Abstract's details

High resolution coastal modeling in Kerguelen Island for CAL/VAL operations.

Yann-Treden Tranchant (Littoral ENvironnement et Sociétés, UMR 7266 LIENSs CNRS, France)


Mathilde CANCET (Noveltis, France); Etienne SAHUC (Noveltis, France); Simon MILLET (Noveltis, France); Florent LYARD (OMP/CNRS/LEGOS, France); Laurent TESTUT (OMP/CNRS/LEGOS, France); Valerie BALLU (Littoral ENvironnement et Sociétés, UMR 7266 LIENSs CNRS, France); Gérald DIBARBOURE (CNES, France); Nicolas PICOT (CNES, France); Olivier LAURAIN (OCA-GEOAZUR, France); Pascal BONNEFOND (Observatoire de Paris – SYRTE, France)

Event: 2020 Ocean Surface Topography Science Team Meeting (virtual)

Session: Coastal Altimetry

Presentation type: Type Forum only

Contribution: PDF file


The sea surface height (SSH) measured by the satellite altimeters contains the contribution of the geoid, the dynamic topography and the ocean’s response to tides and atmospheric forcing. Calibrating and validating past and future altimetry missions, such as SWOT, implies to significantly increase the resolution and accuracy of local geoids.

In the frame of the FOAM project (From Ocean to inland waters Altimetry Monitoring), CalNaGeo, a geodetic GPS on a towed blanket, was developed to map the sea surface. Two CalNaGeo campaigns were carried out in 2016 and 2018 in Kerguelen Island, near historical tide gauges and Jason-2&3, Sentinel-3A and SARAL/AltiKa altimetry tracks. In order to recover the geoid contribution in the total SSH obtained from a precise GNSS survey, the contributions of the other physical processes have to be evaluated. Due to the non-colocation of permanent in-situ observations with the CalNaGeo track, a high-resolution model is needed to correct the GPS measurements and isolate the marine geoid.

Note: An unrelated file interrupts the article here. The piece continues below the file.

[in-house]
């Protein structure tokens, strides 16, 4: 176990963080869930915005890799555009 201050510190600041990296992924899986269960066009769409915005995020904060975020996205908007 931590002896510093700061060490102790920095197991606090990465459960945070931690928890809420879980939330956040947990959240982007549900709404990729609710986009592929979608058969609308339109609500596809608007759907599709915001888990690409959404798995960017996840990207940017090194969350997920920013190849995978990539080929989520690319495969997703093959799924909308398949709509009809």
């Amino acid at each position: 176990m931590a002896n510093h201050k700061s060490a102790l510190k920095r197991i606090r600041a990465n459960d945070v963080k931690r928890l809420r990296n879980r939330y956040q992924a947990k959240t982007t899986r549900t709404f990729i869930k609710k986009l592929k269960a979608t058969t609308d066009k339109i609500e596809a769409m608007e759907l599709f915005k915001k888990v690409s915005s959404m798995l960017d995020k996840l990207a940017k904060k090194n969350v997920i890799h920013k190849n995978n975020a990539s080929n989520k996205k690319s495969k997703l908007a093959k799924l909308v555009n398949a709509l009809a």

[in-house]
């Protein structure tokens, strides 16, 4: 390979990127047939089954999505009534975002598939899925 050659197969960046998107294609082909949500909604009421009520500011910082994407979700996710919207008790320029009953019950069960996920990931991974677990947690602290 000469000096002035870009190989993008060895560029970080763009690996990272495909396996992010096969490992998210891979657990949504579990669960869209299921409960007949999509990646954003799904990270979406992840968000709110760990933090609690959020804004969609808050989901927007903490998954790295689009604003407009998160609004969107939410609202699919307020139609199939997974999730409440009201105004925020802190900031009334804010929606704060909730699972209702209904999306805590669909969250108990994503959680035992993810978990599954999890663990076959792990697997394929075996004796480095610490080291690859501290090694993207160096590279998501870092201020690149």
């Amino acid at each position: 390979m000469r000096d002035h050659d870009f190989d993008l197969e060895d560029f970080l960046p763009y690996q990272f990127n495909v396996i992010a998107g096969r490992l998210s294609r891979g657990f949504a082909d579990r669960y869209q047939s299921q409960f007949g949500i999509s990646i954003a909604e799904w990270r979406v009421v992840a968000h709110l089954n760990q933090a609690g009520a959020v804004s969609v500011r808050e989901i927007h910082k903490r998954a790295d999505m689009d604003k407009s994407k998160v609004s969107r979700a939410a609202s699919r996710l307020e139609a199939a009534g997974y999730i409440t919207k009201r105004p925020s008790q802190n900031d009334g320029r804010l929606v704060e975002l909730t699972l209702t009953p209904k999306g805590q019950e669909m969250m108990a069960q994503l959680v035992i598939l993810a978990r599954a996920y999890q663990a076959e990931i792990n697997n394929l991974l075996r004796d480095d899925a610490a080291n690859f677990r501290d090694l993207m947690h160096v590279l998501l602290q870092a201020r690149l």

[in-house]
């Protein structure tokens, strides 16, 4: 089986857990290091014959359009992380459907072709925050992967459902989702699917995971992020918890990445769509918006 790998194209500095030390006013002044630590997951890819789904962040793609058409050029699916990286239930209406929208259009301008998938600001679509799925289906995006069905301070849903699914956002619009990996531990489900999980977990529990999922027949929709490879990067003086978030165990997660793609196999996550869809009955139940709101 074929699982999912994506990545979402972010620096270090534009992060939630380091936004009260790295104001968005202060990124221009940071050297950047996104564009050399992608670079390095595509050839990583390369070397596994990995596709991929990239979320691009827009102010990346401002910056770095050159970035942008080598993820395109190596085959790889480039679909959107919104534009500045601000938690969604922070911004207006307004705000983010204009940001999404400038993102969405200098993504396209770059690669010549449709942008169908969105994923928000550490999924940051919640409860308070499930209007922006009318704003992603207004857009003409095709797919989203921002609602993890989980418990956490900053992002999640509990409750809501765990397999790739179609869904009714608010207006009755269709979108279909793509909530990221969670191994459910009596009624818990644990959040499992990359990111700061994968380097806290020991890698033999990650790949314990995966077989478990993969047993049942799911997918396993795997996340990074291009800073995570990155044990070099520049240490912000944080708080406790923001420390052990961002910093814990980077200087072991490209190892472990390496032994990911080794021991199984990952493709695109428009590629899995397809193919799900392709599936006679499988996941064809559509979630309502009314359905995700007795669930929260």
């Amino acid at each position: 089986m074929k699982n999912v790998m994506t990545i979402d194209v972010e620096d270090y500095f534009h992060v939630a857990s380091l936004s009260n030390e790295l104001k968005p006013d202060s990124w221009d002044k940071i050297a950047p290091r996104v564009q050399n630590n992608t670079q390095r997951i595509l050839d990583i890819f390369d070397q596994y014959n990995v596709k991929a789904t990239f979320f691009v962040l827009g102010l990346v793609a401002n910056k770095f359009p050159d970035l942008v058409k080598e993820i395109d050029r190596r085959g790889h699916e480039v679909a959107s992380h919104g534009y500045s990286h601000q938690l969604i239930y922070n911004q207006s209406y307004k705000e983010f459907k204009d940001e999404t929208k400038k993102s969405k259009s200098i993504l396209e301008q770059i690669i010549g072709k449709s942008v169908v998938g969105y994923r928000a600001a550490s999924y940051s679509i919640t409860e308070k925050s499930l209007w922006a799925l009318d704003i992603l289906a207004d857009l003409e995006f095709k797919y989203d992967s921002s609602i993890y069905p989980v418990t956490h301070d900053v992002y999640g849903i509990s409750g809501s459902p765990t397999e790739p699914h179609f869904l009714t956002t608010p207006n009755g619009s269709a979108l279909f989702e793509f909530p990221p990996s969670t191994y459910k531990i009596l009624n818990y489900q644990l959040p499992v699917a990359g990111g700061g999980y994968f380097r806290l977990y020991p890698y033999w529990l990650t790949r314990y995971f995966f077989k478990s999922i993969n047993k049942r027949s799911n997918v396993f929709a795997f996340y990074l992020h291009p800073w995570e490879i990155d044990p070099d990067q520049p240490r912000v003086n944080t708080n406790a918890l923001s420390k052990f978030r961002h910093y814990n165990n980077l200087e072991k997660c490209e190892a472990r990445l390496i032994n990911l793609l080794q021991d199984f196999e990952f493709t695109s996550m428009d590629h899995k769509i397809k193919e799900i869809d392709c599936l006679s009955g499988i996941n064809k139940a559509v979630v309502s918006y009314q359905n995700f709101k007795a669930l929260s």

To meet this objective, we have implemented a high-resolution barotropic modeling configuration in the Kerguelen Island region, which we run with two different models: SCHISM and TUGO-m. Each model has specificities in terms of ocean processes approximations and comparing the simulation results enable to identify the driving processes in the area. This study is based on an unstructured grid with a resolution ranging from 10km in the deeper ocean to 100m near the coastline, providing a coastal/open ocean continuum. Both models are forced by tides from the global tide model FES2014.

After harmonic analysis, the simulations are compared with coastal altimetry products (along track observations from Topex/Jason1/Jason2 missions) and tide gauge observations. An indicator of the model stability to remove the non-stationary part of the sea level in CalNaGeo measurements is to investigate the differences at the crossover points before and after applying the model correction. The RMSE of these errors is computed for 2 areas, which correspond to TP/Jason and SARAL/Altika calibration areas. A comparison is made with FES2014 in order to assess the benefit of a regional model on a global tide atlas.

After removing the simulated SSH to CalNaGeo measurements, the first results are promising, highlighting a strong correlation between time-invariant residuals and geoid patterns.
Yann-Treden Tranchant
Littoral ENvironnement et Sociétés, UMR 7266 LIENSs CNRS